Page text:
Mangoes & Curry Leaves Cookbook
- MMRuth Nov 20, 2006 02:12 PM
I bought this last week and cooked up a storm yesterday. I went through and picked out recipes that sounded good (without too much thought about how they would go together) and then got out my pots and pans.
Baked Goan Fish (Red Snapper) with Fresh Green Chile Chutney
Cauliflower Dum (with onions and tomatoes)
Tomato Chutney - with fresh curry leaves
Udaipur Urad Dal
Cucumber Salad with Hot Spiced Mustard Dressing
It was all delicious - very spicy - not sure if I got the right peppers (cayenne) that are called for in all the recipes.
The book is absolutely beautiful ... I didn't realize that it is done by the same people who wrote Seductions of Rice, which is a favorite - as this will be as well, I'm sure. There are lots of shrimp recipes that I want to try.
Edit - and a belated thank you to all for suggestions for weekend cooking a couple of weeks ago - ended up doing *nothing* other than Marcella's tomato/onion/butter sauce! Shelved my ambitions for another day!
A great book. An absolutely great book. I love it because it has lots of recipes for salads and other fresh fare. Its a nice break from Indian banquet fare which seems to dominate my books by Sahni (which I love, don't get me wrong).
That cucumber salad is to die for!
Try the other dal. The Bengal Dal with a hint of lime and tamarind (made with masoor dal). All the dals are good. I like this one the most.
Oh, and if you like these two books by Duguid and Alford, try out Hot Sour Salty Sweet for SE Asian Fare. I think its their best book. Introductory to be sure (as is Mangos and Curry Leaves) -- but what an introduction.
I have been singing praises of that book for over a year. I have Hot, Sour etc, Seductions of Rice and a week ago I was very surprised too find a brand new copy of their Home Baking which is also huge and cumbersome but wonderful. The date of publication said it was published 2 years ago and I had never heard about it. The fortunate thibng for me is I have lots of counter space but the poor thing about all of their books is that they are so over-sized that they are uncomfortable to sit and read witht he book in your lap.
I have not cooked my way all through yet it but nothing has disappointed me. I ahd checked it out of our public library and started cooking from it and immediately ordered it from Amazon. I had my own copy before the library copy was due back. It is the most staisfying Indian cookbook I have come across and such a grest read too.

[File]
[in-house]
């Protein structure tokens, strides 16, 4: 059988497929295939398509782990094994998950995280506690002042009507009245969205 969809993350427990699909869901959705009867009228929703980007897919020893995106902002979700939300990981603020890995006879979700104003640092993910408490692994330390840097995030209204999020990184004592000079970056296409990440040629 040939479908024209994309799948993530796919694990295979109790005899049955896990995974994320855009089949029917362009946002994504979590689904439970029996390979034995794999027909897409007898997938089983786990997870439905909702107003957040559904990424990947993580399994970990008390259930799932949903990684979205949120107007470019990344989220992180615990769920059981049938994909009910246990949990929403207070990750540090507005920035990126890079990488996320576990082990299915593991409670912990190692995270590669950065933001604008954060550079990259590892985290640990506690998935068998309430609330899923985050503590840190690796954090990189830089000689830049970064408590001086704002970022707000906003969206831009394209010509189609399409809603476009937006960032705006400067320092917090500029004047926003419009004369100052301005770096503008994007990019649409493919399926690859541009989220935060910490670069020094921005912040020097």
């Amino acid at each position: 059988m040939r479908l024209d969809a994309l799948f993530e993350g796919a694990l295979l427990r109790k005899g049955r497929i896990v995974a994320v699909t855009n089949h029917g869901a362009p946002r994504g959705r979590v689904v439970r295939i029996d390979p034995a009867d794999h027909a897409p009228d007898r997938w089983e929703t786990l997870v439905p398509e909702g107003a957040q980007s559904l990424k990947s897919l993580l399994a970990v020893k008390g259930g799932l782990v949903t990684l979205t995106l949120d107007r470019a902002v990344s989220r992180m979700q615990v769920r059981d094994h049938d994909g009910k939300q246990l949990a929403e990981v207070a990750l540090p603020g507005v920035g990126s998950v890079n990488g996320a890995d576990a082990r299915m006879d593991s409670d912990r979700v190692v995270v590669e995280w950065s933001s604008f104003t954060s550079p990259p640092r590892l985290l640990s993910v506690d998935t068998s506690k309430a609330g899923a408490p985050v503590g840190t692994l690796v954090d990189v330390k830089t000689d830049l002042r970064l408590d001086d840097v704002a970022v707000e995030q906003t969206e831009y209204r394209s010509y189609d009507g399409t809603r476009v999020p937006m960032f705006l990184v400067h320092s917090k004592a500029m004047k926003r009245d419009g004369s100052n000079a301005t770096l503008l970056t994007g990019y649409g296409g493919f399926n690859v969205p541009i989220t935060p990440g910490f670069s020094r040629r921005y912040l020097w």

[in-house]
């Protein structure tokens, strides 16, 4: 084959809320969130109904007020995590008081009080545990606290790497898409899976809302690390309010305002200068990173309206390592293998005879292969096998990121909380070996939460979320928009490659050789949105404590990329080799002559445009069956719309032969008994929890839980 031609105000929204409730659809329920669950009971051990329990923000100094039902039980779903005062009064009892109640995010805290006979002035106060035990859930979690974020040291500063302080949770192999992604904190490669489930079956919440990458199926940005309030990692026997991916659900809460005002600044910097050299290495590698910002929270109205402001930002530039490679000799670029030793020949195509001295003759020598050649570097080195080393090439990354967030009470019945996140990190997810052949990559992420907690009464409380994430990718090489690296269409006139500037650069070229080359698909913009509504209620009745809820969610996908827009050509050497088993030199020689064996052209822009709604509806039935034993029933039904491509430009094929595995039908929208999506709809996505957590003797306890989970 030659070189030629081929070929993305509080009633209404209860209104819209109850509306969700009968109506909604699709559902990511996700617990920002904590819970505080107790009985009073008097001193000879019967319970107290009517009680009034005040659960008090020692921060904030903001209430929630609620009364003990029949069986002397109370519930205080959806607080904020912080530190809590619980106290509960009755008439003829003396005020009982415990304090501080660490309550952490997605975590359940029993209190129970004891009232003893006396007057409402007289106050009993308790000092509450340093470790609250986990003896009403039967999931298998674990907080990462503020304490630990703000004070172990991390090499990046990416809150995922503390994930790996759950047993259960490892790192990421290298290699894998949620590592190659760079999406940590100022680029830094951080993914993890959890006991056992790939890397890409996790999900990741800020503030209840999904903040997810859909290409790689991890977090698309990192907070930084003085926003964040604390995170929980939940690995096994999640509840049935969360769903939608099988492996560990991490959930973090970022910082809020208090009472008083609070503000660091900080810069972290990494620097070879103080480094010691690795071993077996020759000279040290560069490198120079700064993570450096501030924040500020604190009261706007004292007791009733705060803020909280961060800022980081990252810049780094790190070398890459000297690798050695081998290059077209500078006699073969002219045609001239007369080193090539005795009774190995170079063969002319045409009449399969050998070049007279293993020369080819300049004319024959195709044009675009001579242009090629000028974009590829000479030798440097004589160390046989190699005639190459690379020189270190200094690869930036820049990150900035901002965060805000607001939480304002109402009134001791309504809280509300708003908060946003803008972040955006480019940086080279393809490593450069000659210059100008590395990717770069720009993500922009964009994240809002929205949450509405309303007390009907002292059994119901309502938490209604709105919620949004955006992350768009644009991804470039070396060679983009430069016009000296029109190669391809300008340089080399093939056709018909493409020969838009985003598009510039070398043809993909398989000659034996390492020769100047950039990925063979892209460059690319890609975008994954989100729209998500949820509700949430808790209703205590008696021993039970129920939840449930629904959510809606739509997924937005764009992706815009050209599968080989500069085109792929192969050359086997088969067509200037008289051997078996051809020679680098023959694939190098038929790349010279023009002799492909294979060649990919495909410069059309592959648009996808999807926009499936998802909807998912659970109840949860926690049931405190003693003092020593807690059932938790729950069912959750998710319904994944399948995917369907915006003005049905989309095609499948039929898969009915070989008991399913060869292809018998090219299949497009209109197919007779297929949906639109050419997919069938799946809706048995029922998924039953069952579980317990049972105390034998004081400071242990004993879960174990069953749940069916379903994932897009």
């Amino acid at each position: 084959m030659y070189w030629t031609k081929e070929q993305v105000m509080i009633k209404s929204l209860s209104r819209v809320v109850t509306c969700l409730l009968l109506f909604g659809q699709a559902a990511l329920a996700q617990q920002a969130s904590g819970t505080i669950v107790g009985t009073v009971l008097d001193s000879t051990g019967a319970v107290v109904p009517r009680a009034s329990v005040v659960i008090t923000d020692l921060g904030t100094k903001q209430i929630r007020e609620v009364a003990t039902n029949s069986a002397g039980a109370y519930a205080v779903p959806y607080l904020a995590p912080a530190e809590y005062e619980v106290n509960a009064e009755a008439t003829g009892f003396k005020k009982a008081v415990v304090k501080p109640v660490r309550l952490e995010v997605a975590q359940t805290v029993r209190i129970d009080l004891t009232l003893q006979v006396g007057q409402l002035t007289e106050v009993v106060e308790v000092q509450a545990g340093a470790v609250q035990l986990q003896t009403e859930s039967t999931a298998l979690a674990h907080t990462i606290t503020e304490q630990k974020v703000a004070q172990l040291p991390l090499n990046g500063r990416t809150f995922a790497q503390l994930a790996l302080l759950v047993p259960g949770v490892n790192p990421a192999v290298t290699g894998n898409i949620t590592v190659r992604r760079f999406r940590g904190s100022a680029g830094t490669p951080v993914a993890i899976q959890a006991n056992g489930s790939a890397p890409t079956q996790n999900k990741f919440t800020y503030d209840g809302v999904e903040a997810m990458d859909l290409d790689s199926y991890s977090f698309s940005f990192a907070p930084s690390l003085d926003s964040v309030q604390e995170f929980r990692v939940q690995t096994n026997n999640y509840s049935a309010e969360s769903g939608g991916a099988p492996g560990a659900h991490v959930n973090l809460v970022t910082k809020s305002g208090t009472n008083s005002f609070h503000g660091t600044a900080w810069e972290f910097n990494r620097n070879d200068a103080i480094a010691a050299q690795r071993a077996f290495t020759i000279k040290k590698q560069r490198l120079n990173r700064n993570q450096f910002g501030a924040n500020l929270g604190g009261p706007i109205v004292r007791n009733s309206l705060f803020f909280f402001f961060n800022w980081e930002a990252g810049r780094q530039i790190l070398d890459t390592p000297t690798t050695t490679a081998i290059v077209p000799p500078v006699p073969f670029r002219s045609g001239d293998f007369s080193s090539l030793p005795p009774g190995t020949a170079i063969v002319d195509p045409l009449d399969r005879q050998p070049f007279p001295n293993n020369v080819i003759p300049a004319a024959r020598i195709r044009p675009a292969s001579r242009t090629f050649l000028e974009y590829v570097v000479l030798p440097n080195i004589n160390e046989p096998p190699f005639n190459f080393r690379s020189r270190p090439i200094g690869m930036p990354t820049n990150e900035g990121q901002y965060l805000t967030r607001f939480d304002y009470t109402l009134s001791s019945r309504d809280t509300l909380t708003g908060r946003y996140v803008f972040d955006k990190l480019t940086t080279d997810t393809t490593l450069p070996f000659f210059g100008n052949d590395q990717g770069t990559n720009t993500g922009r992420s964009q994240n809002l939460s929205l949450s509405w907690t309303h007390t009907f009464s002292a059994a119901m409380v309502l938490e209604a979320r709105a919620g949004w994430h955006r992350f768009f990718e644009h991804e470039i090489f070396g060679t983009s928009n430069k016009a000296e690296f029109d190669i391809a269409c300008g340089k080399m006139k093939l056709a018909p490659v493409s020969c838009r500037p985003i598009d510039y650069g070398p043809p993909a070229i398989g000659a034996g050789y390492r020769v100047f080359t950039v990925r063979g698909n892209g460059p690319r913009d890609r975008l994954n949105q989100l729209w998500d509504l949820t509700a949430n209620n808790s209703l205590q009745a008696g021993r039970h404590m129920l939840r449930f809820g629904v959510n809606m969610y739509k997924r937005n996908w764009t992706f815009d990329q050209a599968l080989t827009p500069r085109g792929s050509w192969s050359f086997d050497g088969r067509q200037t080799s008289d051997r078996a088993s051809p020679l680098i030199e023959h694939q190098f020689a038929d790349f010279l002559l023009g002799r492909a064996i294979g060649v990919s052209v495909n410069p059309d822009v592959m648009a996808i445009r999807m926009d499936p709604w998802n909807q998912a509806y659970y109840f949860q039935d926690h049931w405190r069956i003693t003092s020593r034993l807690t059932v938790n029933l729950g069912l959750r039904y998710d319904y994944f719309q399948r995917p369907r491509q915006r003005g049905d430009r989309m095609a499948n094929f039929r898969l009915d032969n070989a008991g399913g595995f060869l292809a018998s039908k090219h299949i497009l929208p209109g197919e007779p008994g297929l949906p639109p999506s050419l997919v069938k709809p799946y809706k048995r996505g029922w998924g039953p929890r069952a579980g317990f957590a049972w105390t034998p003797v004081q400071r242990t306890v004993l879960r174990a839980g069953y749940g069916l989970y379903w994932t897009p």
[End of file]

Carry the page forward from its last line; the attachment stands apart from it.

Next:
Naomi Duguid and Jeffrey Alford are passionate gastronomes whose books combine the best components of travelogues, anthropological studies and cookbooks, written and researched by two of the best food writers and photographers around. These Toronto residents are brilliant (Naomi worked as a corporate lawyer for years) and accomplished, yet have remained incredibly down-to-earth and unassuming; the multitude of praise and book awards (including IACP and James Beard) have not gone to their heads.
Thought I'd just add to this existing thread. I'd not cooked from the book much lately, other than making the naan once and the usual yogurt marinated chicken.
Last night I made:
Yogurt Marinated Chicken (thighs and breasts, under the broiler)
Red Onion Sambol - a new dish for me - just whizzed chopped red onions, jalapenos (didn't have cayennes), some lime juice and salt in the mini food processor
Andhra Spiced Eggplant - another condiment really - roasted eggplant, removed from the skin, added to sauteed sliced onions and garlic, with tumeric, cumin and cayenne, and then you added chopped cayennes (I used jalapenos again) and chopped shallots at the end, garnish with cilantro leaves.
It was really a delicious dinner. I'd wanted to make the star fruit chutney, but no star fruit to be found. For dessert, we ate some lychees and mangosteen that I'd bought in Chinatown earlier that day.